Wither Sustainability – Why Aren’t Mobile CPG Coupons Ubiquitous By Now? – Part 2

This is Part 2 of a two-part in-depth study on the shocking dearth of digital coupons in the CPG industry. Start at the beginning. 


Image of an iPhone overlayed on top of a number of consumer products including Tide, Pringles, Pampers and Febreeze

The Mobile Divide

Mobile in-store couponing has made significant inroads in the U.S. retail industry, but it seems to be completely siloed within a retail chain’s internal ecosystem.

In that you can redeem, via a smartphone, Target-specific mobile coupons at a Target store, Kroger-specific coupons at a Kroger’s,  Babies”R”Us-specific coupons at… you guessed it!

A Target in-store mobile coupon via the Target Cartwheel app; and a Babies”R”Us in-store mobile coupon via the SnipSnap app

But it’s damn near impossible to find, let alone redeem, a digital manufacturer’s coupon at a retailer like Target or Kroger or Sears.

I researched the world’s 9 largest consumer-packaged goods (CPG) manufacturers. All of them offer coupons online in one way or another — on their website, on Coupons.com, on social media, etc.

A bar chart showing revenue for the 9 largest CPG manufacturers in the world: Procter & Gamble (83.7 billion), Unilever (44.8 billion), L'Oreal (29 billion), LVMH (21 billion), Kimberly-Clark (17.7 billion), Colgate-Palmolive (16.7 billion), Johnson & Johnson (14.4 billion), Reckitt Benckiser (12.1 billion), Nestle (11.3 billion)

Source: Statistica

Yet NOT ONE of them offers manufacturer’s coupons that can be saved and redeemed digitally (via email, text or digital wallet) in the U.S.

I did happen upon this Unilever Deals site, which offers mobile coupons via SMS (text messaging) for Unlilever products:

foxie-reviews-unilever-new-zealand-mobile-coupons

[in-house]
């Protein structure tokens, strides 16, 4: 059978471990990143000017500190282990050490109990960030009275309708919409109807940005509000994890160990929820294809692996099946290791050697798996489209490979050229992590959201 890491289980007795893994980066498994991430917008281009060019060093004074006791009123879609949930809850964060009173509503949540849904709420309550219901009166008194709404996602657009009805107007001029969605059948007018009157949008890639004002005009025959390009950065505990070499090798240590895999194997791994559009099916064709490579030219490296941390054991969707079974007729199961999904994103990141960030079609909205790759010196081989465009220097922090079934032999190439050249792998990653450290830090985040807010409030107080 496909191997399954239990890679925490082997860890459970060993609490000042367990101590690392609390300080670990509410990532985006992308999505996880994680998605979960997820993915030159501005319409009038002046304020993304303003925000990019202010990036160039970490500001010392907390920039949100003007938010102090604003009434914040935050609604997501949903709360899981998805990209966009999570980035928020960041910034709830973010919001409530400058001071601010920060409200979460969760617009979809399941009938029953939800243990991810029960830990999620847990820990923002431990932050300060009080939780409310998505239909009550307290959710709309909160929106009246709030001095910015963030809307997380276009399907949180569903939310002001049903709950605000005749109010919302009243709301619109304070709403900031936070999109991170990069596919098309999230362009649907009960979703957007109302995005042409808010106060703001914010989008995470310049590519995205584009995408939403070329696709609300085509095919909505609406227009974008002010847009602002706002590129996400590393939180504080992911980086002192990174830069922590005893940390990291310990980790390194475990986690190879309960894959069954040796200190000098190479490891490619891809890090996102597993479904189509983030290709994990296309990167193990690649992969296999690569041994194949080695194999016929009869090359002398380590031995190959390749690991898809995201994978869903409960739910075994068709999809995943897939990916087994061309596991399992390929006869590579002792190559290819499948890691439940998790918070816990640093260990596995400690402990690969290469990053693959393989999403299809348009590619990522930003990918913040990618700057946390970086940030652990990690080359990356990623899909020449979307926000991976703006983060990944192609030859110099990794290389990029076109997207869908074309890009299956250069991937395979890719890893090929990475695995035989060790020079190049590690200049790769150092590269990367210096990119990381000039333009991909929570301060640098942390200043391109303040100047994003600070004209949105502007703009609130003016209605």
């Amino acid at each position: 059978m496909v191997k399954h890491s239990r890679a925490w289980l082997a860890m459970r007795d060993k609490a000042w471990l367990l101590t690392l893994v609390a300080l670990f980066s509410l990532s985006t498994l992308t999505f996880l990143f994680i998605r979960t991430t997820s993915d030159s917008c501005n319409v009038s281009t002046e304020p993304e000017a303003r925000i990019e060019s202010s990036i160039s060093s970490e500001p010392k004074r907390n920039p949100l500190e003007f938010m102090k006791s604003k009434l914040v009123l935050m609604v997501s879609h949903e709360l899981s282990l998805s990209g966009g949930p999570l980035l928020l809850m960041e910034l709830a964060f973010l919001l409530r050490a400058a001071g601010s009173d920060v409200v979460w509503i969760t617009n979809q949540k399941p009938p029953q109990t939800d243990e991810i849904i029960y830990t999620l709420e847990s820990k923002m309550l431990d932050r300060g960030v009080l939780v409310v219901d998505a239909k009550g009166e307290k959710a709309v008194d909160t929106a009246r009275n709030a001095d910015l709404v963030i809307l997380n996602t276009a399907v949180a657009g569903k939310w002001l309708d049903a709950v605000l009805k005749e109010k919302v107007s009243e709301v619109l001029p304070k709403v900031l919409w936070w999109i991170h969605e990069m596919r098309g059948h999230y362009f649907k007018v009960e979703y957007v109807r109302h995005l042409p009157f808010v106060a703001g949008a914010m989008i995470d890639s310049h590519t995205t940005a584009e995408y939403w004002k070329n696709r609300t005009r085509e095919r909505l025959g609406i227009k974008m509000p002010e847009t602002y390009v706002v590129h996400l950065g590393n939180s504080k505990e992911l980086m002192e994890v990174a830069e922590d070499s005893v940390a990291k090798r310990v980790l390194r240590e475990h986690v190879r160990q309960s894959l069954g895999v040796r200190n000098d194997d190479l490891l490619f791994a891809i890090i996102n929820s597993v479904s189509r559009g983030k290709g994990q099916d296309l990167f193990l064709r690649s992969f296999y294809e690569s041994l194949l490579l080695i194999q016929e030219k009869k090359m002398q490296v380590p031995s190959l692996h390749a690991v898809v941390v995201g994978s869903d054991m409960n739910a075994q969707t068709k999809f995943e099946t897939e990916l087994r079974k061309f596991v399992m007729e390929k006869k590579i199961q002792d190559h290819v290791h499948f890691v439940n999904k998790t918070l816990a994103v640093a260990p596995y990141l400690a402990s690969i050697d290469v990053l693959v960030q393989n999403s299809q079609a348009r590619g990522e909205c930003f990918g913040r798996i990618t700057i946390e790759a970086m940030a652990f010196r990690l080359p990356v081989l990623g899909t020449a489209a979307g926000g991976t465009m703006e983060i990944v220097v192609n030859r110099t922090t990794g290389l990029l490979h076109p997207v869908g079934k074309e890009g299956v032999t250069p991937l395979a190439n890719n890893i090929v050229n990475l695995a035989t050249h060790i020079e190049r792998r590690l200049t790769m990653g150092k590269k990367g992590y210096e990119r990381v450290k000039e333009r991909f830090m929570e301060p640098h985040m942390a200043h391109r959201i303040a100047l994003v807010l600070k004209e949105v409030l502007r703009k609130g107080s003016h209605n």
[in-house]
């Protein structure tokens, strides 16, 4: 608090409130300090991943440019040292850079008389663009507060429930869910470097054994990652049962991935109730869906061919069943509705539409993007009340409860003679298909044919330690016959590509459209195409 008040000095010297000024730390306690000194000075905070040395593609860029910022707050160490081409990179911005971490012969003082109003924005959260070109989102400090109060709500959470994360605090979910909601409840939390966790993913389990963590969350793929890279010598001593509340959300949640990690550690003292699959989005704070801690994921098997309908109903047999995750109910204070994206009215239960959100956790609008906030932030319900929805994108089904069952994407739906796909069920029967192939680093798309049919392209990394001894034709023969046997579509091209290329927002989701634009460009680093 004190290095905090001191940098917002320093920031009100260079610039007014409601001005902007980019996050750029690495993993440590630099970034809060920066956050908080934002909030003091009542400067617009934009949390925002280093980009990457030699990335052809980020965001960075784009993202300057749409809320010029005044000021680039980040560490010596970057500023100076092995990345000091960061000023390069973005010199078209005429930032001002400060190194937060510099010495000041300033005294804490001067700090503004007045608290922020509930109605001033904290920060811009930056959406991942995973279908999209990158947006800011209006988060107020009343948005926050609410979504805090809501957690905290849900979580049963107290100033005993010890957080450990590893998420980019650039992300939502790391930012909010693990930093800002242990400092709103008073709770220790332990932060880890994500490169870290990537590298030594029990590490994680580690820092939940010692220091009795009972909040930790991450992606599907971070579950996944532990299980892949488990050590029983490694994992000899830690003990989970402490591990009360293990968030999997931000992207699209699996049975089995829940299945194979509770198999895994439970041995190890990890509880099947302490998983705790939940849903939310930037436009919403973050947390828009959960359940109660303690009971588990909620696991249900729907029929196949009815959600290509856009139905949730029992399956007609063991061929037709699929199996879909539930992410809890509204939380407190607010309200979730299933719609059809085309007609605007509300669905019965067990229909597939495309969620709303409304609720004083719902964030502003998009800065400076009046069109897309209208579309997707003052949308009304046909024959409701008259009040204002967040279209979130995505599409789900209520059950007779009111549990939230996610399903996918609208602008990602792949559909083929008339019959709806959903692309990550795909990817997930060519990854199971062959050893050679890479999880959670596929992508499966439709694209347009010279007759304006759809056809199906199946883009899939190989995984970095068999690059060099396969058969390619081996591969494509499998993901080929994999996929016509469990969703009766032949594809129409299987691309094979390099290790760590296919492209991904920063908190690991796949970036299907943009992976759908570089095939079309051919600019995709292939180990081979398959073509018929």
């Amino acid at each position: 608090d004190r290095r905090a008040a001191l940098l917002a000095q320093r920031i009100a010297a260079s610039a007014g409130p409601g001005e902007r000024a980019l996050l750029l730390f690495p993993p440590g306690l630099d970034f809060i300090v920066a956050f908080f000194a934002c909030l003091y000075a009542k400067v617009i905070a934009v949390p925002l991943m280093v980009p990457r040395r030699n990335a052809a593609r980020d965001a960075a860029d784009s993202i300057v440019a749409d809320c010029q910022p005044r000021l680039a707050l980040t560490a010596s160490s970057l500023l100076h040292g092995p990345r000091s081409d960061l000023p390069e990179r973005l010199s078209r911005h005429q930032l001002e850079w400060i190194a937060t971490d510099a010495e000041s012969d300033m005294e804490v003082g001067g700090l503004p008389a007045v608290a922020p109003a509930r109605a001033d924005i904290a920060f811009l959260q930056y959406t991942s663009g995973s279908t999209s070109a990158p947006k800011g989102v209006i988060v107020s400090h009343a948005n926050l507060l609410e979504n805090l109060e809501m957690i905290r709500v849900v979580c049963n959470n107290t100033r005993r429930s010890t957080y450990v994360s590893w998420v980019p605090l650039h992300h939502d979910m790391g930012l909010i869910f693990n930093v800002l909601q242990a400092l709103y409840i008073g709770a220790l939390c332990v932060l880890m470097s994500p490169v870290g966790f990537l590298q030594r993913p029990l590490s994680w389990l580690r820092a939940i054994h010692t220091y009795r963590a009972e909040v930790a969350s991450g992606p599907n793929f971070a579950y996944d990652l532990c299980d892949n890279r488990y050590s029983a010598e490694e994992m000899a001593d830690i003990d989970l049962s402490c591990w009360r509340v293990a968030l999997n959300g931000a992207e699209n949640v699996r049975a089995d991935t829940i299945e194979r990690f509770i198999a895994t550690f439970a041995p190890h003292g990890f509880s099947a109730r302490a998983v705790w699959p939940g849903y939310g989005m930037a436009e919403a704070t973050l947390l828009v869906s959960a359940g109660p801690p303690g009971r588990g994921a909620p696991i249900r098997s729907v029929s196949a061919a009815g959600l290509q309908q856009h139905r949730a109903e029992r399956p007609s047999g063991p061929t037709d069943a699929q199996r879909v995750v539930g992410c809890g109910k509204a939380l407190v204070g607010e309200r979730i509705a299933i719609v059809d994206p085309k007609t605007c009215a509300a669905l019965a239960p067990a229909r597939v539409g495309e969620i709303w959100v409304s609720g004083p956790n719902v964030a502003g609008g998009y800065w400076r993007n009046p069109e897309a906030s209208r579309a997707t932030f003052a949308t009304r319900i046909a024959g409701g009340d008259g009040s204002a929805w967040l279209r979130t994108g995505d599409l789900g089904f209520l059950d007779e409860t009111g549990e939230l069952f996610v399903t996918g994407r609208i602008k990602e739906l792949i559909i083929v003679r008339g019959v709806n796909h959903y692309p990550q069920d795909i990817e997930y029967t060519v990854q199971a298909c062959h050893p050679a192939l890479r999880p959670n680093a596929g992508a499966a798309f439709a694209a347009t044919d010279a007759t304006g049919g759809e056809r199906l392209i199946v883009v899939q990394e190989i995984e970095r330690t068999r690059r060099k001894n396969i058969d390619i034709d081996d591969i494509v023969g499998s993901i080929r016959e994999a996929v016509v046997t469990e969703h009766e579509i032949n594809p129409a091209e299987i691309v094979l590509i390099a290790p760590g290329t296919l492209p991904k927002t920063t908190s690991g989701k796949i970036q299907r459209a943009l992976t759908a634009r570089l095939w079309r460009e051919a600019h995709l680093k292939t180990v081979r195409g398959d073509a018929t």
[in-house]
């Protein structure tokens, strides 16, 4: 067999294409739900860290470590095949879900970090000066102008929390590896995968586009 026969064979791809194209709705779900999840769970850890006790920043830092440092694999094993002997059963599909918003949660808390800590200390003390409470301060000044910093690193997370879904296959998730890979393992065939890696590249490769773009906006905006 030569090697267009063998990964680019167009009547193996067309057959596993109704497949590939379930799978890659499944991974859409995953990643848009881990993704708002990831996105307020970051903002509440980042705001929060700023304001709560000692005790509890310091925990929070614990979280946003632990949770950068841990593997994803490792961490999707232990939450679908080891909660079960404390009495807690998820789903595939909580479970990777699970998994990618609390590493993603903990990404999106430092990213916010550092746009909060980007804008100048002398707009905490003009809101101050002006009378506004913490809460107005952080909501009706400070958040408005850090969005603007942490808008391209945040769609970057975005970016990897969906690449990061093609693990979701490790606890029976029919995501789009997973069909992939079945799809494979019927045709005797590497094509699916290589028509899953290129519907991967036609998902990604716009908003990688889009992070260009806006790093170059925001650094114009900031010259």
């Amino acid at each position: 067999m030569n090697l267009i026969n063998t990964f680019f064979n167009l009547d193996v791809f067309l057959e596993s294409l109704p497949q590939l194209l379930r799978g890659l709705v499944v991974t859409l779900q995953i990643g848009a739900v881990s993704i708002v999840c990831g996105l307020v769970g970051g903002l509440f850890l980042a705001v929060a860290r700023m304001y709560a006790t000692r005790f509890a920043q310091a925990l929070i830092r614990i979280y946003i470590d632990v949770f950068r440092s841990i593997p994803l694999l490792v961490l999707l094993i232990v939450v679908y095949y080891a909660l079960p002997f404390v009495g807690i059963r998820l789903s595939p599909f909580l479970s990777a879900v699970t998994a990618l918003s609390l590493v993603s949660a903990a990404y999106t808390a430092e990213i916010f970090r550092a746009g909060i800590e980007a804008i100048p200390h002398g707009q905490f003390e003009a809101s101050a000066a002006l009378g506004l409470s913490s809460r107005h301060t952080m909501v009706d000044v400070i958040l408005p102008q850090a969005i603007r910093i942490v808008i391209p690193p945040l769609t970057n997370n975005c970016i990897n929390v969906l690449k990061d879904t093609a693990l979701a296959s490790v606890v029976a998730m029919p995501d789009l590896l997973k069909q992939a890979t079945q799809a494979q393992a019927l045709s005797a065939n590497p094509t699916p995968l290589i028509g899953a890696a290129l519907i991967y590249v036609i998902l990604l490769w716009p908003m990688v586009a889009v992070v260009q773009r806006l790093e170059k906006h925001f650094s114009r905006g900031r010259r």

But it is targeted solely to consumers in New Zealand — a country who’s main industry is agriculture. No knock on agriculture at all; or New Zealand, which is a gorgeous country.

Yet if consumers in a country that is largely rural and agricultural can easily store and redeem coupons via their mobile device, then…

Boy does the U.S. have some serious catching up to do!

Interestingly, Enough…

A lion’s share of manufacturer’s coupons in the U.S. are found on or powered by Coupons.com, which has 700 CPG companies using its services (amounting to 2,000 brands!).

In 2013, Coupons.com distributed 315 billion coupons, 2.8 billion of which were redeemed by consumers.

Coupons.com boasts a high-traffic website and a mobile app on iOS and Android, via which shoppers can virtually ‘clip’ in-store retailer and manufacturer coupons.

Yet, there is a marked divide between in-store retailer coupons and manufacturer’s coupons on Coupons.com’s digital platforms.

In-store retailer coupons — which are specific to an individual retail chain like Banana Republic or Barnes & Noble — can be added to a digital wallet like Apple Passbook or Google Wallet.

foxie-reviews-coupons-com-in-store-mobile

Manufacturer’s coupons, on the other hand, can only be printed or added to the loyalty card of a grocery chain like Ralphs, Kroger, Giant or Meijer.

Most manufacturer’s coupons via Coupons.com, however, are printable only.